Since 2021 has come to an end, finance experts and those within the housing and development industries have been reflecting upon the housing market of the past year. Using this information to not only provide a summary of the 2021 for buyers and sellers but also to make predictions for the new year. One major takeaway from the year was the increase in the number of home loans being handed out. Data shows this was up by 31% compared to 2020. 2021 was a record year for mortgage lending in the UK according to various sources. Rosconn Strategic Land have helped to explain the facts and figures and the reasons for why we have seen this increase in lending in the past year.
House buying in 2021
In 2021 we saw a house buying ‘frenzy’, which meant mortgage lending was on the up, and quite considerably too. According to UK finance this increase in property buyers was the driver for the increase in lending. However, predictions suggest this lending will settle again in 2022 to normal levels.
Thanks to a stamp duty holiday, buyers had the opportunity to purchase property without the stamp duty tax, meaning they were saving on average £4,500 on their transaction. As the government had introduced this for a limited time to help the housing market flourish after a difficult year in 2020, buyers rushed at the opportunity to make the most of this while they could. Which is one reason why house buying, and mortgage lending saw such an increase.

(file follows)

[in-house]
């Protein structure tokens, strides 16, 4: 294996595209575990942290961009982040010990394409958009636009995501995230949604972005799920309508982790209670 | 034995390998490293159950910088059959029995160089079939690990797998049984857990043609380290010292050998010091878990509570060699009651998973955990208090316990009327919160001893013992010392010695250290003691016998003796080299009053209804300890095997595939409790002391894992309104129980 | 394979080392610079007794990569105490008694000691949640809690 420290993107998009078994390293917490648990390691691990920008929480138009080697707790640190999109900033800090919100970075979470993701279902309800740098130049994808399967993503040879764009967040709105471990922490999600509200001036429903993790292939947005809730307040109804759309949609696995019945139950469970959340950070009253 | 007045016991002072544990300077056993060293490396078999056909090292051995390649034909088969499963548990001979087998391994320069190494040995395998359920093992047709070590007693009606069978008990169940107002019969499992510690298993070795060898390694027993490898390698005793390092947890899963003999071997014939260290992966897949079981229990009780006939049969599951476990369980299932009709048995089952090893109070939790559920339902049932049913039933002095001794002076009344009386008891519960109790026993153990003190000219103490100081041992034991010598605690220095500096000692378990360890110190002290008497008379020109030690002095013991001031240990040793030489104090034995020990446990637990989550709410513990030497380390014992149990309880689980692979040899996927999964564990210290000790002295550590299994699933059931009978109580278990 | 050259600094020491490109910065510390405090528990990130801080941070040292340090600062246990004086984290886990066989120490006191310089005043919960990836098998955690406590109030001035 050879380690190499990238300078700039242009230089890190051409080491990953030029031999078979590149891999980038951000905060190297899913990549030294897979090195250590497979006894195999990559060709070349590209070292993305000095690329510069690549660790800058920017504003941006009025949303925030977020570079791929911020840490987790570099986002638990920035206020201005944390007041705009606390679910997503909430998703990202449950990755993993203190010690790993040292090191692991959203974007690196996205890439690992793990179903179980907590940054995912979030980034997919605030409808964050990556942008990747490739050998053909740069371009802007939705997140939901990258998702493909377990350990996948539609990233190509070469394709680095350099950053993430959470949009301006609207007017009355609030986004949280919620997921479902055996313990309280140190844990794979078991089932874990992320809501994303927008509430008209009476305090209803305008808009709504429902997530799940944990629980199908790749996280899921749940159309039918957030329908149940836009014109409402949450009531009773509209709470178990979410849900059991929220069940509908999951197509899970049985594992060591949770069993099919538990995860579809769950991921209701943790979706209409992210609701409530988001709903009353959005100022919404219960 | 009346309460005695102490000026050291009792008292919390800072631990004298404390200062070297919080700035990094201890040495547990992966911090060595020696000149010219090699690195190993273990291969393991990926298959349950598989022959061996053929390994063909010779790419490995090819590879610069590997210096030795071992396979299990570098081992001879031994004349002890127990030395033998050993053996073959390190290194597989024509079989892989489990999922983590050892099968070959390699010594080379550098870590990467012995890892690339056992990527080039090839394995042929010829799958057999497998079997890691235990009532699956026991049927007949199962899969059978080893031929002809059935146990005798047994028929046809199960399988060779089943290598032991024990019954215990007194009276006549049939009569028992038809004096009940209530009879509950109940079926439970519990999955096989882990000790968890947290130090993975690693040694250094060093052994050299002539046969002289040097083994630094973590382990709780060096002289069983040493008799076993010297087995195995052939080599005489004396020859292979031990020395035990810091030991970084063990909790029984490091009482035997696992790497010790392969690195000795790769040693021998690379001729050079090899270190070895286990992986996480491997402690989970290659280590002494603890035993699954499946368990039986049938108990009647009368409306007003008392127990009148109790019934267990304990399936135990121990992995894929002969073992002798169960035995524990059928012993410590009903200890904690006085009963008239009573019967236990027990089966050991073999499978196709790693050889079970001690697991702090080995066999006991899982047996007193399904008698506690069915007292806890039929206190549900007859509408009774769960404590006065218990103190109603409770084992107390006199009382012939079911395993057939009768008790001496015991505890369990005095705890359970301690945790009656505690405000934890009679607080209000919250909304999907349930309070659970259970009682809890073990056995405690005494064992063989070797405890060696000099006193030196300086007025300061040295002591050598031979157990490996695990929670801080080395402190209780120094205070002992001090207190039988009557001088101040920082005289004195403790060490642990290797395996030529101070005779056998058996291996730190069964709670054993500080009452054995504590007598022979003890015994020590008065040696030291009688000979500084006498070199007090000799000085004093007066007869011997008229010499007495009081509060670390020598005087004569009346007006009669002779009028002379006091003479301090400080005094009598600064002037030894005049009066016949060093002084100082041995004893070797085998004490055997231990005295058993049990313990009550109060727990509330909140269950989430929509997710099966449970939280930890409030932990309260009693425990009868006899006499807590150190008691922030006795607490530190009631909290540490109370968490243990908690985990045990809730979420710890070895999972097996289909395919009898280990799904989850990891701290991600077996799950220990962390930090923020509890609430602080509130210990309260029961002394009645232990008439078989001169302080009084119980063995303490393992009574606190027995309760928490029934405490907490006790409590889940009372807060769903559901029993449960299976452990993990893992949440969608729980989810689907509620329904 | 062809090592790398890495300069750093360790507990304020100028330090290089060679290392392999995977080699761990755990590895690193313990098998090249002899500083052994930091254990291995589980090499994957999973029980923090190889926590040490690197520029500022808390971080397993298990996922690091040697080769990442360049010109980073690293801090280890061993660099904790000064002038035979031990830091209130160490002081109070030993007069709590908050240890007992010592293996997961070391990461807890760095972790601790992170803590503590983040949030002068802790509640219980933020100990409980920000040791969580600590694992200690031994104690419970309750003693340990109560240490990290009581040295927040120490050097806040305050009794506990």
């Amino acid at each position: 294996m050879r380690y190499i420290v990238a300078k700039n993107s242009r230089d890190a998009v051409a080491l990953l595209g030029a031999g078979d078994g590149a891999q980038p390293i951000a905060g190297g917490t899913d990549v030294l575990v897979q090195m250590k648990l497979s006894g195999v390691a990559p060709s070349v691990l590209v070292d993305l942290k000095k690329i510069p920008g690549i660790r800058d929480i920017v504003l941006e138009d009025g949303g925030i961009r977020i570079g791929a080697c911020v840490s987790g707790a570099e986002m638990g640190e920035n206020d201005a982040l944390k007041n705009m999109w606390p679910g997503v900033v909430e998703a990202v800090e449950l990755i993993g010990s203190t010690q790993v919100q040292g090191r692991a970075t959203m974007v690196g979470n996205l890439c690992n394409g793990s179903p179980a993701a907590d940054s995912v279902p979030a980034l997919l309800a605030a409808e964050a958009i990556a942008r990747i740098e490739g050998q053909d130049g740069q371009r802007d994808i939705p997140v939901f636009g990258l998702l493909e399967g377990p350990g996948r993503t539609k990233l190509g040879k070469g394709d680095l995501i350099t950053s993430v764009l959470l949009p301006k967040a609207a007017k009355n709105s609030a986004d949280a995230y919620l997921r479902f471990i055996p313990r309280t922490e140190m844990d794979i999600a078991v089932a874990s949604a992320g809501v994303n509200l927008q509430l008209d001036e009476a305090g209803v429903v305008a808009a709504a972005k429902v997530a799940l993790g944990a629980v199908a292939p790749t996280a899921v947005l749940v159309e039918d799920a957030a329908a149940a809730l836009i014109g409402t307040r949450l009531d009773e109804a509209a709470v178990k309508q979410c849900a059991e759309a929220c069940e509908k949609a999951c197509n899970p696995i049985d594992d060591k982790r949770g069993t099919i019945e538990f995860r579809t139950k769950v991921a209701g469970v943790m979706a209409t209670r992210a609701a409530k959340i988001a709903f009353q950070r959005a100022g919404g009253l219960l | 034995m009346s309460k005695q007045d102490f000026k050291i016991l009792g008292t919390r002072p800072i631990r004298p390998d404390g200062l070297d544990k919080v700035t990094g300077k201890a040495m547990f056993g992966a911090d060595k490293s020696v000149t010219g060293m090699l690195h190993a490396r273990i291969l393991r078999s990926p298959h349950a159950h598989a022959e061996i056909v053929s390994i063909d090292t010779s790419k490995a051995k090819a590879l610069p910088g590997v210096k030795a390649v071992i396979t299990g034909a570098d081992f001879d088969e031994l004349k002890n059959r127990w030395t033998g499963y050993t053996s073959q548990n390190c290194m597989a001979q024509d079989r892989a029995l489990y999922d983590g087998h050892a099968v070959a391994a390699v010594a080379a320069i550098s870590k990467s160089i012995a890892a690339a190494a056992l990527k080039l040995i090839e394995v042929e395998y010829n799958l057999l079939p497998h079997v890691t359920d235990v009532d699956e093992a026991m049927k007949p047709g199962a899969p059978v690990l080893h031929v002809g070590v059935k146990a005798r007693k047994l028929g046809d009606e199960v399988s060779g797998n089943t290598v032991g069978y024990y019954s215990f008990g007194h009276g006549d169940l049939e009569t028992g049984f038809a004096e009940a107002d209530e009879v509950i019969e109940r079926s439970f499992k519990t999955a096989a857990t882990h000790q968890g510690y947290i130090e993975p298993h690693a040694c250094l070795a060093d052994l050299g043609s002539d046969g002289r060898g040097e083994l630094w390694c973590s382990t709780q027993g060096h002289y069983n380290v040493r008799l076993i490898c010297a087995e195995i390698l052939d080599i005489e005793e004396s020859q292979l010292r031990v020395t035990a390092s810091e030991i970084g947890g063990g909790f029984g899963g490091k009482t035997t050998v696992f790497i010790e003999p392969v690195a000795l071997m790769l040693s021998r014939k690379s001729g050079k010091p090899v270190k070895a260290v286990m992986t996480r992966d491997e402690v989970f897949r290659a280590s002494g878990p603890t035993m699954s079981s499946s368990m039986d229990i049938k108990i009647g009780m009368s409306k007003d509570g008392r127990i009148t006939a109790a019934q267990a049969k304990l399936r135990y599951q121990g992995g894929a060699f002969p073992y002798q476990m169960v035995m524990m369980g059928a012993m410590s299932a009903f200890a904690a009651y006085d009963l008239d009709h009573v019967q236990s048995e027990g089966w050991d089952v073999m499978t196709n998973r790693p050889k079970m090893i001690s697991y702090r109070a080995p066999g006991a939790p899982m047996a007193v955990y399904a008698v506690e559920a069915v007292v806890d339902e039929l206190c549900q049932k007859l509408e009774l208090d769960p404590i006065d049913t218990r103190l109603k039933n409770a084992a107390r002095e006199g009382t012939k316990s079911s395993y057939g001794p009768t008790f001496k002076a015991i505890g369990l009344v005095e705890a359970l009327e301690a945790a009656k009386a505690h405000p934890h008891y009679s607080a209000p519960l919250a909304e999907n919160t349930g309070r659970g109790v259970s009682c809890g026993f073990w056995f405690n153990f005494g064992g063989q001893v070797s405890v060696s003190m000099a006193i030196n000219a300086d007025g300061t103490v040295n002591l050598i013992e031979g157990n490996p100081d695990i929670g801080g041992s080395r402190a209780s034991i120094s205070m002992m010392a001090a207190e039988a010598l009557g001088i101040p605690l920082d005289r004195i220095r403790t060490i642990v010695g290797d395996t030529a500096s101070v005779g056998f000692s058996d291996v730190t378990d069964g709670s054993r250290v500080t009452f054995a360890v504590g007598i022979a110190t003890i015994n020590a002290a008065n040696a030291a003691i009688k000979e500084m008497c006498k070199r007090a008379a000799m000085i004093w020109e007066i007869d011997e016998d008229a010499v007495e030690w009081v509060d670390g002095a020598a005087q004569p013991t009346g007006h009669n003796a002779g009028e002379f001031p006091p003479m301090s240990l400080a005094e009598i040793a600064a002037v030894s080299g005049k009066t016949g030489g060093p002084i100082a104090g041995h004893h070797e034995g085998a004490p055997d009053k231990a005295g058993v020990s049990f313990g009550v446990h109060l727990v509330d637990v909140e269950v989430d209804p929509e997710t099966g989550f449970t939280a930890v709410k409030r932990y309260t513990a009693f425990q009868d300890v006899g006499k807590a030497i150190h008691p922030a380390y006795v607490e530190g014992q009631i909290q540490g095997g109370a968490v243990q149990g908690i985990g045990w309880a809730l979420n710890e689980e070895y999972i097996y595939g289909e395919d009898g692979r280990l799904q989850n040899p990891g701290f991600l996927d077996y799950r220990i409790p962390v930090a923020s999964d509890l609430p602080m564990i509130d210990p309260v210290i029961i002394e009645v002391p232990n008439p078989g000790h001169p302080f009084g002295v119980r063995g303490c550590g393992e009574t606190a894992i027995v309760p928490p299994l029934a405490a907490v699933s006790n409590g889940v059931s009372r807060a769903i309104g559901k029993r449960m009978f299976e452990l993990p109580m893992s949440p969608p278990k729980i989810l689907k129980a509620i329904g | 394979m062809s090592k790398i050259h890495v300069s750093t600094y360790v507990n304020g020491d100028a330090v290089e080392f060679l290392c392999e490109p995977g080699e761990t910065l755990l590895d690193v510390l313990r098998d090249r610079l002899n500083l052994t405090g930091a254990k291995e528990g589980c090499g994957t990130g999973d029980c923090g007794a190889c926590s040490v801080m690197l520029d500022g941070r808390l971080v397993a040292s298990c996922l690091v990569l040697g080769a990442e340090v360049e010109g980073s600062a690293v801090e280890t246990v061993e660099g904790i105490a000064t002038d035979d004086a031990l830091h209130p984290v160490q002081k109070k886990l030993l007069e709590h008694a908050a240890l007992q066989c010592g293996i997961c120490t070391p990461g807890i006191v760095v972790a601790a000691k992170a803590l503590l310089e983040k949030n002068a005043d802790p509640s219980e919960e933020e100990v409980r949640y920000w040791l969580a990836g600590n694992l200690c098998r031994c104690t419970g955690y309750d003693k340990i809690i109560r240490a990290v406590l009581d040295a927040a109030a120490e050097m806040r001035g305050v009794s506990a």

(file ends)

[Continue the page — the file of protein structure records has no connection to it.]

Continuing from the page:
How the pandemic affected the housing market
Not only did the stamp duty holiday encourage homeowners to consider buying new property or for first time buyers to make the jump, the covid pandemic has also influenced buyer behaviour. Since a mix of homeworking and office based work has become the new normal within the UK, and across the world, the commute no longer plays as much of an important factor for many homebuyers. As many companies continue to embrace remote working, professional couples and families have seen this period of time as the perfect opportunity to up sticks and relocate. This may have allowed many to move out of expensive inner-city areas, and suburbs, into more rural areas further afield where they can get more bang for their buck. Continuing to earn their professional high-paying city salaries whilst living in rural areas with a much more relaxed and slower pace of life.
As we start 2022, it has been predicted that this lending will slow, but house prices will continue to rise as we have seen over the last few years.